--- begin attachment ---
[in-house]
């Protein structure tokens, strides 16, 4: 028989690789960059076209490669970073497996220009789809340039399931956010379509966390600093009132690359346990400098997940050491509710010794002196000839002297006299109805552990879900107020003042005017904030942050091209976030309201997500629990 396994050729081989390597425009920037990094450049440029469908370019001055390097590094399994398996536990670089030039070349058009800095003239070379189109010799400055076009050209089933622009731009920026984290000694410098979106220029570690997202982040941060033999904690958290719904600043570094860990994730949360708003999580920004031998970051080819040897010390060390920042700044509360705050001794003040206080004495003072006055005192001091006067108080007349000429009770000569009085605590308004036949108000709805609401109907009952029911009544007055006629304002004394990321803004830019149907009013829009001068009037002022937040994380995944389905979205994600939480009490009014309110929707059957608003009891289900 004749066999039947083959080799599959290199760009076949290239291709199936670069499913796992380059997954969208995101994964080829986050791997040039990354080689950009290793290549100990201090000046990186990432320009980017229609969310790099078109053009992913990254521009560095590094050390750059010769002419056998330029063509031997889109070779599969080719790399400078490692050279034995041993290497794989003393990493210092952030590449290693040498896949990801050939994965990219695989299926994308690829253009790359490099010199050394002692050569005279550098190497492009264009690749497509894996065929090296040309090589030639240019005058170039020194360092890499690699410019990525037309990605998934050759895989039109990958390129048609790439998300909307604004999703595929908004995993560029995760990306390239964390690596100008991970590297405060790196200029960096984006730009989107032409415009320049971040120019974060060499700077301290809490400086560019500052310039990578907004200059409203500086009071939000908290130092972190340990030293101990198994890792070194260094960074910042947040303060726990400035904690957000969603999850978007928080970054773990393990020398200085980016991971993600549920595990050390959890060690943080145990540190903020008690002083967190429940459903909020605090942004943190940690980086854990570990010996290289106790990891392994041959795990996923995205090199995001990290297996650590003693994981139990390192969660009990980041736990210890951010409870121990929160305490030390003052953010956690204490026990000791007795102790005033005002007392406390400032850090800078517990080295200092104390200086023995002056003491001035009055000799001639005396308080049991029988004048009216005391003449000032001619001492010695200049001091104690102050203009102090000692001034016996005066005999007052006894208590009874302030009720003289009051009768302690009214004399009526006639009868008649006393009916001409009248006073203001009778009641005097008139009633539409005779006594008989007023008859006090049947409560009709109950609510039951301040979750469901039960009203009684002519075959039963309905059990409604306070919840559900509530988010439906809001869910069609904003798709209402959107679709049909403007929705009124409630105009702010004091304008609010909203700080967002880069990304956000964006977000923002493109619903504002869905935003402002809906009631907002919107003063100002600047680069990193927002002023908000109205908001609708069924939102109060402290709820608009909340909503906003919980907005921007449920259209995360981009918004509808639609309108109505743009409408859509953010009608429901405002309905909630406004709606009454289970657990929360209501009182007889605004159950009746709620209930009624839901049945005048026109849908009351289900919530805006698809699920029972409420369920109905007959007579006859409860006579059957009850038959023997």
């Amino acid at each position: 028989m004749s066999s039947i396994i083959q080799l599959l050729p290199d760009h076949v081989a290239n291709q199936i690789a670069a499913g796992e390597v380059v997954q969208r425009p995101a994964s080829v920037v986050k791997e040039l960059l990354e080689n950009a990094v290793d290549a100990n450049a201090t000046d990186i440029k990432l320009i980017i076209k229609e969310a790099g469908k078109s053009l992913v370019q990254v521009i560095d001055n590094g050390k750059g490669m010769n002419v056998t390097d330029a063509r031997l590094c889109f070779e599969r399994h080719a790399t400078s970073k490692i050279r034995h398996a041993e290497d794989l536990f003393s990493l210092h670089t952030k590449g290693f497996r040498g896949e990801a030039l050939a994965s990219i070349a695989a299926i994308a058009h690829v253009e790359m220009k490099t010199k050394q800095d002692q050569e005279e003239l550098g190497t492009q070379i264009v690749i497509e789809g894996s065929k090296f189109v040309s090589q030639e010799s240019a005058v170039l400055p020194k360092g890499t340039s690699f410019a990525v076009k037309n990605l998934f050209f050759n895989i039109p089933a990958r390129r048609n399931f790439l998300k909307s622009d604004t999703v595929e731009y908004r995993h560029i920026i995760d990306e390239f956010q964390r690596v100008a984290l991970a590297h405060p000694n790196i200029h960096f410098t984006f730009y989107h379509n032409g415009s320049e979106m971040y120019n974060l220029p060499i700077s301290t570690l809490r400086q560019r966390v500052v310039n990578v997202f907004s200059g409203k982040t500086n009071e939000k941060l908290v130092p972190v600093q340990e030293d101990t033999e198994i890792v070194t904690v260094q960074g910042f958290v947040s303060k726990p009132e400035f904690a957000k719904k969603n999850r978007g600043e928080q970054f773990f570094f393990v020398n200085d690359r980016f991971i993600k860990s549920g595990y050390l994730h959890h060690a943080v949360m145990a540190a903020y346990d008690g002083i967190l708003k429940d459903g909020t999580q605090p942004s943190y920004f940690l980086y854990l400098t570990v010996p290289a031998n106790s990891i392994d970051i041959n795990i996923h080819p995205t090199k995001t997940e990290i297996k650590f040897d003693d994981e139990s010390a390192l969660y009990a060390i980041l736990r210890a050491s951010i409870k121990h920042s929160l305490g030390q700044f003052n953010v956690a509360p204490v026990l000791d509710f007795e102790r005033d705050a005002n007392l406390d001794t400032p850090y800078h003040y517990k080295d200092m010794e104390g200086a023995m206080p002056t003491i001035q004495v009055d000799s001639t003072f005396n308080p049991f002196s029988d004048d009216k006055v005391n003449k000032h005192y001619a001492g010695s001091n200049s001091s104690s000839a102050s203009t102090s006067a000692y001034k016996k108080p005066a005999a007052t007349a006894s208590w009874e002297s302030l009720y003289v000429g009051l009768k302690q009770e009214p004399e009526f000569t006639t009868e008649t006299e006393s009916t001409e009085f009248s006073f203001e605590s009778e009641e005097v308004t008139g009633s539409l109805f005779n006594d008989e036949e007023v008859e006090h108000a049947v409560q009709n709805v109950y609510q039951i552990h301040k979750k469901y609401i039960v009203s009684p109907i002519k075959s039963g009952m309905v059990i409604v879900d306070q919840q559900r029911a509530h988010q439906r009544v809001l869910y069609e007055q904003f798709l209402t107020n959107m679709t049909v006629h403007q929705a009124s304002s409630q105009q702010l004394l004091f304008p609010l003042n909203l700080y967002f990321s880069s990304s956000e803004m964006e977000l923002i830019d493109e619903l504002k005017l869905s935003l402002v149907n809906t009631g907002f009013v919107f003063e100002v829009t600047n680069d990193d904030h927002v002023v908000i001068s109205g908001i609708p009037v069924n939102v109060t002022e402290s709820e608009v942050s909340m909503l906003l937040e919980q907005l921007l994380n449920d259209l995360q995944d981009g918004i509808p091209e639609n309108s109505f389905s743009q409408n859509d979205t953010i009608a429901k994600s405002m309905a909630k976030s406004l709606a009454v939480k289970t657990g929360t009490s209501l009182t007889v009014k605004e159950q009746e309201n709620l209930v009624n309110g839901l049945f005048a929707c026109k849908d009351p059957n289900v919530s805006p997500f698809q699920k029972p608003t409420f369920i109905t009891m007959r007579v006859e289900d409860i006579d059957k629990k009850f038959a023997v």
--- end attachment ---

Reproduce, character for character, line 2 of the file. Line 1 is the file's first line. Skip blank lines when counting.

């Protein structure tokens, strides 16, 4: 028989690789960059076209490669970073497996220009789809340039399931956010379509966390600093009132690359346990400098997940050491509710010794002196000839002297006299109805552990879900107020003042005017904030942050091209976030309201997500629990 396994050729081989390597425009920037990094450049440029469908370019001055390097590094399994398996536990670089030039070349058009800095003239070379189109010799400055076009050209089933622009731009920026984290000694410098979106220029570690997202982040941060033999904690958290719904600043570094860990994730949360708003999580920004031998970051080819040897010390060390920042700044509360705050001794003040206080004495003072006055005192001091006067108080007349000429009770000569009085605590308004036949108000709805609401109907009952029911009544007055006629304002004394990321803004830019149907009013829009001068009037002022937040994380995944389905979205994600939480009490009014309110929707059957608003009891289900 004749066999039947083959080799599959290199760009076949290239291709199936670069499913796992380059997954969208995101994964080829986050791997040039990354080689950009290793290549100990201090000046990186990432320009980017229609969310790099078109053009992913990254521009560095590094050390750059010769002419056998330029063509031997889109070779599969080719790399400078490692050279034995041993290497794989003393990493210092952030590449290693040498896949990801050939994965990219695989299926994308690829253009790359490099010199050394002692050569005279550098190497492009264009690749497509894996065929090296040309090589030639240019005058170039020194360092890499690699410019990525037309990605998934050759895989039109990958390129048609790439998300909307604004999703595929908004995993560029995760990306390239964390690596100008991970590297405060790196200029960096984006730009989107032409415009320049971040120019974060060499700077301290809490400086560019500052310039990578907004200059409203500086009071939000908290130092972190340990030293101990198994890792070194260094960074910042947040303060726990400035904690957000969603999850978007928080970054773990393990020398200085980016991971993600549920595990050390959890060690943080145990540190903020008690002083967190429940459903909020605090942004943190940690980086854990570990010996290289106790990891392994041959795990996923995205090199995001990290297996650590003693994981139990390192969660009990980041736990210890951010409870121990929160305490030390003052953010956690204490026990000791007795102790005033005002007392406390400032850090800078517990080295200092104390200086023995002056003491001035009055000799001639005396308080049991029988004048009216005391003449000032001619001492010695200049001091104690102050203009102090000692001034016996005066005999007052006894208590009874302030009720003289009051009768302690009214004399009526006639009868008649006393009916001409009248006073203001009778009641005097008139009633539409005779006594008989007023008859006090049947409560009709109950609510039951301040979750469901039960009203009684002519075959039963309905059990409604306070919840559900509530988010439906809001869910069609904003798709209402959107679709049909403007929705009124409630105009702010004091304008609010909203700080967002880069990304956000964006977000923002493109619903504002869905935003402002809906009631907002919107003063100002600047680069990193927002002023908000109205908001609708069924939102109060402290709820608009909340909503906003919980907005921007449920259209995360981009918004509808639609309108109505743009409408859509953010009608429901405002309905909630406004709606009454289970657990929360209501009182007889605004159950009746709620209930009624839901049945005048026109849908009351289900919530805006698809699920029972409420369920109905007959007579006859409860006579059957009850038959023997």